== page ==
David Konow contributes to Deadline.
With the Writers Guilds West and East tonight presenting their awards to last year’s most respected practitioners of the craft, it’s a perfect occasion for Deadline to examine the cottage industry of screenwriting conventions, expos, coverage services, and pitchfests. They’re supposed to help writers learn their craft and get their scripts out into the world. It goes without saying that this is a hot button issue in Hollywood. “Those who can’t write, teach seminars.” That’s what John August, screenwriter of Big Fish, Charlie And The Chocolate Factory, and Corpse Bride posted on his website under the category of ‘So-Called Experts’. As he further elaborates to Deadline, “Most seminars feel like scams, and pitchfests give me nightmares. I don’t know any movies that have come out of them. The important thing to remember is that pitching only means something when the person hearing your pitch already thinks you’re a good writer.”
Yes, the business of screenwriting will always attract shysters willing to prey on people with a dollar and a dream. Yes, there are many people who talk a similar rhetoric about ‘paradigms’ and ‘character arcs’ so it all feels like a con or cult built around scripting for showbiz. But some people must find it all useful, right?
Though it’s not clear when the industry around screenwriting may have started, but some feel it grew exponentially in the late 1980s after the Writers Strike. “The industry pipelines were dry and million dollar spec sales were the order of the day,” recalls Den Shewman, former editor in chief of Creative Screenwriting. “I still remember agents Alan Gasmer and Rob Carlson having some kind of uber sale competition, each scoring a million dollar spec sale a month.” Not to mention the big script paydays Shane Black and Joe Eszterhas which became the stuff of wannabe movie writers’ dreams. As recently as last fall, the well-known Black List launched a pay service for unrepresented screenwriters to have their work analyzed by industry professionals. Its first over-the-transom success story wasn’t: the scripter Justin Kremer (McCarthy) had previously been an intern there. On the other hand, Kremer had uploaded his script to the site and paid for a single read. When the screenplay got a high score, it was included in the site’s weekly member email spotlighting the highest rated scripts. After dozens of downloads from Black List industry members and more ratings from those who read it, McCarthy became the site’s highest-rated uploaded script. That’s when Kremer, who’d gone to NYU’s Tisch School of the Arts and graduated from the Dramatic Writing Conservatory at the State University of New York/Purchase, was signed by CAA.
It goes without saying to let the buyer beware when looking for a pitchfest, coverage company, or screenwriting teacher. “There were a lot of people in early 2000, even now, who decided to hang up a shingle and call themselves an expert,” warns Jim Cirile of the script coverage company Coverage Ink. “There’s 87 coverage companies out there right now. How many of them are run by people who’ve had a studio deal or have sold anything? How many of them are run by some college kid who figures he can make a couple of extra bucks by reading a screenplay?” InkTip’s Gato Scatena adds, “Before we allow someone to come in and teach at our seminars, we do vet them out and call referrals.”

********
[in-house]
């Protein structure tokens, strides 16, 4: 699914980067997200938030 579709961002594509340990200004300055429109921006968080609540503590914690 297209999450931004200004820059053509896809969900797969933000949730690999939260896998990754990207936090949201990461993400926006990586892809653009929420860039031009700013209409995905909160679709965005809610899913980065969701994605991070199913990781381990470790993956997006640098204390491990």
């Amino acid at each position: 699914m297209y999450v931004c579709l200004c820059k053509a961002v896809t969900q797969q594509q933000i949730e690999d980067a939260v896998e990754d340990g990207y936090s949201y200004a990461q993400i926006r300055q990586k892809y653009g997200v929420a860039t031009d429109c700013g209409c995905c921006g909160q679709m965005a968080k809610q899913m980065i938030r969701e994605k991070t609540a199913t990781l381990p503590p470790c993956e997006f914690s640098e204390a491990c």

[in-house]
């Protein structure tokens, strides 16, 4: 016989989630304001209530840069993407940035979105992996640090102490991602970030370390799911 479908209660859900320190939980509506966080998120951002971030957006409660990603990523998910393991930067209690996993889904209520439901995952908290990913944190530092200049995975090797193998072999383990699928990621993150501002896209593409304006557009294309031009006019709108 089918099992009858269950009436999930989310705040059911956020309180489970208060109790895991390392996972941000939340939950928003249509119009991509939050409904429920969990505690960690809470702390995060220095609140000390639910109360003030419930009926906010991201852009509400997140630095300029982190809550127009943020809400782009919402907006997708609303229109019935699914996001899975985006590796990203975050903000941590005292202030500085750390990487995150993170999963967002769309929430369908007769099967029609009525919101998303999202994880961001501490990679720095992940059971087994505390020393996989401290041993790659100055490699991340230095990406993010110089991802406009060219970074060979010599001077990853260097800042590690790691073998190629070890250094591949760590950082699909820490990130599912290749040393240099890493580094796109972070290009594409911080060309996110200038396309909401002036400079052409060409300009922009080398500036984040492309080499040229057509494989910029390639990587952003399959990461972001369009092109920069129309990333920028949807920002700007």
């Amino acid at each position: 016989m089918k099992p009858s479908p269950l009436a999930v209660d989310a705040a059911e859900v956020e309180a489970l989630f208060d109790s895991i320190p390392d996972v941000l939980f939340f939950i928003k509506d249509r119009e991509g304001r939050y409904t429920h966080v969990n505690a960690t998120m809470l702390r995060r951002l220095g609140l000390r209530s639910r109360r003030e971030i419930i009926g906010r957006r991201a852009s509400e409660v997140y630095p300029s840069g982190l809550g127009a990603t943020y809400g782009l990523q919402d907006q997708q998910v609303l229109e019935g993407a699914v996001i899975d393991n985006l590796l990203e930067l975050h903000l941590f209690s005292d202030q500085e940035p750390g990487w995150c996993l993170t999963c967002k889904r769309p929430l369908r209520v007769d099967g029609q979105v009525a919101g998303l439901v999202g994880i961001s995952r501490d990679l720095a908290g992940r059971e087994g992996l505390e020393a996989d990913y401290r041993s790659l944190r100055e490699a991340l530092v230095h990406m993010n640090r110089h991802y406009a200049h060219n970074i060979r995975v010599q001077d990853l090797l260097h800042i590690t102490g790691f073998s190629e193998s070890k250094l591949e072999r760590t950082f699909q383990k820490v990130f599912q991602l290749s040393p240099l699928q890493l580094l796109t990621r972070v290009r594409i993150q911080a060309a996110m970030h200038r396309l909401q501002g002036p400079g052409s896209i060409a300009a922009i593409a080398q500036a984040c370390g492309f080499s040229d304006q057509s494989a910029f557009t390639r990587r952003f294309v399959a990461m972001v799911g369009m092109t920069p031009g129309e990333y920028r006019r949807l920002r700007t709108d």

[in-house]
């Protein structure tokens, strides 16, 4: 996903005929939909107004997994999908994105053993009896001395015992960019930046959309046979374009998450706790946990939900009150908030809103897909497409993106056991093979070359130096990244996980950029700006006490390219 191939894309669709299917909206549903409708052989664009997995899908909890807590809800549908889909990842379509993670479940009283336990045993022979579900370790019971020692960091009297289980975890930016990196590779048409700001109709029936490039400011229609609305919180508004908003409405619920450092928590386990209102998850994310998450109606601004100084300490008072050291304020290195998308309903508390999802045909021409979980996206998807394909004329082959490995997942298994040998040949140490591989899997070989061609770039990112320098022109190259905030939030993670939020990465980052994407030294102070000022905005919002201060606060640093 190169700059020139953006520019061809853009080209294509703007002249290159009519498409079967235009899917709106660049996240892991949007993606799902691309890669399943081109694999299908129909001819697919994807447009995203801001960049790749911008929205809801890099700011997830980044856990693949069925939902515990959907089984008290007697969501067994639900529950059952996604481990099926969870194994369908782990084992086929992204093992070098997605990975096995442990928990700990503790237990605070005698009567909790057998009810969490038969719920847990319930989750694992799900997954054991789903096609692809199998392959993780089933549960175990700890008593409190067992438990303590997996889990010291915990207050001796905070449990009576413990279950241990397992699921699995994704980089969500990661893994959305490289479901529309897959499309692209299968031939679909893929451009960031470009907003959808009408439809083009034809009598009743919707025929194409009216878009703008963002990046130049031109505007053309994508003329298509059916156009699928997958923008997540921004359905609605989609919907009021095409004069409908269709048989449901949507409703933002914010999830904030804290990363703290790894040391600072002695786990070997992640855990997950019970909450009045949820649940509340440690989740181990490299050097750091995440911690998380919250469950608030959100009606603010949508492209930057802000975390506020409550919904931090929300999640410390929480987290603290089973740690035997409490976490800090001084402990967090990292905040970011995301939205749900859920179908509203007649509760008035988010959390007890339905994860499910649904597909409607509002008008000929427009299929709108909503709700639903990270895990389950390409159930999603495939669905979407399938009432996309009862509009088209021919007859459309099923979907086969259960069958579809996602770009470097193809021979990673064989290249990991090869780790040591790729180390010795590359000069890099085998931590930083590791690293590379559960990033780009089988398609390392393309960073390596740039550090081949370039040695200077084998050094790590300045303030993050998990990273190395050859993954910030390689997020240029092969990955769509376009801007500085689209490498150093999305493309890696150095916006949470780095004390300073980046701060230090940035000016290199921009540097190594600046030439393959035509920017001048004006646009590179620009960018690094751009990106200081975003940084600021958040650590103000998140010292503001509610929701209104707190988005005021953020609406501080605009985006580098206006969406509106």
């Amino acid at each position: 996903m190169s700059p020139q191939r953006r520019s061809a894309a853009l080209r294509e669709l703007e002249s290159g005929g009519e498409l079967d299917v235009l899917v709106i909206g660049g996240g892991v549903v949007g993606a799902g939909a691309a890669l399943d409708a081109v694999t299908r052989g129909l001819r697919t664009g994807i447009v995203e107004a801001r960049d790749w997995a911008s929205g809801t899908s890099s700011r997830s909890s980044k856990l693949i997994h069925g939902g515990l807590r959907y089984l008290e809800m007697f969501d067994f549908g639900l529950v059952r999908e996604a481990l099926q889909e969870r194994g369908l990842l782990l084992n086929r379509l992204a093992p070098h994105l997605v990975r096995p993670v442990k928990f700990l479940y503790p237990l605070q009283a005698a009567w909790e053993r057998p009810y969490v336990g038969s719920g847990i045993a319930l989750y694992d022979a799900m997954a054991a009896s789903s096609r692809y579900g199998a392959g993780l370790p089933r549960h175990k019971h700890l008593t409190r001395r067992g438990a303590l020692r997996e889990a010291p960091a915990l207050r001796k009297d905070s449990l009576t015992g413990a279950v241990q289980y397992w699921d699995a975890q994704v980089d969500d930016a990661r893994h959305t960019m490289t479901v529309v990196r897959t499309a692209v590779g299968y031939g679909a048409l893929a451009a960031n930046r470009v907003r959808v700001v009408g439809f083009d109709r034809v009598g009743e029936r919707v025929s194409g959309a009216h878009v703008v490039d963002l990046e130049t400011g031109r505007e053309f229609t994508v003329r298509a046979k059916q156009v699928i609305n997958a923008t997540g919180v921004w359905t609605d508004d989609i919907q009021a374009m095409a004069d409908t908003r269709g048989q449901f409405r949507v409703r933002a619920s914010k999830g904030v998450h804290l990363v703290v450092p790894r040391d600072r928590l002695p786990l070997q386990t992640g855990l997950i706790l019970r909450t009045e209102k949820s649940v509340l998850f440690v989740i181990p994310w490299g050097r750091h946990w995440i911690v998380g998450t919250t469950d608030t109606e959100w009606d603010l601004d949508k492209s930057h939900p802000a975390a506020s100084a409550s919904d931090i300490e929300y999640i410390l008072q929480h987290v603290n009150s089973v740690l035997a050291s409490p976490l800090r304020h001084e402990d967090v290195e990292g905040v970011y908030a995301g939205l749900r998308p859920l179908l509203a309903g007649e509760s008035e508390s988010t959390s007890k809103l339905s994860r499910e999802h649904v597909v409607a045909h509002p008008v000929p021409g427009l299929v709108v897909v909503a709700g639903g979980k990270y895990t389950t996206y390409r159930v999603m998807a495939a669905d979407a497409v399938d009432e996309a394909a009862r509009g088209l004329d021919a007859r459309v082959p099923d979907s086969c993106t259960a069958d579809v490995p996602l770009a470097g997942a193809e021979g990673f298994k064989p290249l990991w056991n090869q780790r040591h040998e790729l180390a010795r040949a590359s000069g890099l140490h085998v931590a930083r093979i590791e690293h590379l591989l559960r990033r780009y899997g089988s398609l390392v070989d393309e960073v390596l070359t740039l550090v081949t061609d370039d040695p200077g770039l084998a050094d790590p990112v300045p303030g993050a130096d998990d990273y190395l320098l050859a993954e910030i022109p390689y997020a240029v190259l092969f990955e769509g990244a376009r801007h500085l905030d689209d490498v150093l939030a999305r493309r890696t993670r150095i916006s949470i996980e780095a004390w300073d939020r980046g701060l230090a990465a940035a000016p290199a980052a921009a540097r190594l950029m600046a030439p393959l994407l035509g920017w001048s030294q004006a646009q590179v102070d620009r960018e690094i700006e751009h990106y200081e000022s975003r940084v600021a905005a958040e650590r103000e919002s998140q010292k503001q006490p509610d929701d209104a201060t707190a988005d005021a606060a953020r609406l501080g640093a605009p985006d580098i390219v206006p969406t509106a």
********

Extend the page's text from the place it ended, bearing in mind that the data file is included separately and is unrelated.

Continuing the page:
It’s believed that pitchfests, where you meet face to face with industry professionals and try to sell your idea, started back in 1996 with the Writer’s Network. The argument for pitchfests is the supposed access you get to people who can potentially sign you or buy you. “It’s one thing to send out query letters. It’s another thing to literally get in an executive’s face and try to sell them on yourself,” says Cirile. “It’s a really fast way of opening some doors for yourself, and you get an unprecedented level of access.”
“Screenwriting is one art form. Getting out there and networking is a completely different art form,” says Gato Scatena, VP of Marketing at InkTip, a networking and pitching company. “Learning how to pitch, learning how to be comfortable in front of strangers, all of these things are important. It’s good to meet other screenwriters, it’s good to meet other executives, it’s good to meet assistants.”
Erik Bauer, who founded Creative Screenwriting Magazine, says the access you get to industry people at a pitchfest “would be very difficult for writers to arrange on their own. And some writers and filmmakers make good use of that access, showing trailers for their movies, and making contacts that helped them in their careers.”
Jack Epps Jr., who wrote Top Gun and Dick Tracy with the late Jim Cash, and who also teaches screenwriting at USC, says, “The expos that are well run bring in really good people, and it allows a very wide range of the public to take screenwriting classes. And for the cost, the access is pretty good.”
So those are the pros. But the first con is the costs, which can be $200-$500 a weekend and more if you’re traveling in from out of town. The second con is that pitchfests rarely produce made movies or even films in development. “I don’t think there’s been any big spec sales that’s come from any of these that I’m aware of,” says Cirile. “What happens more often is you make connections that help down the line.”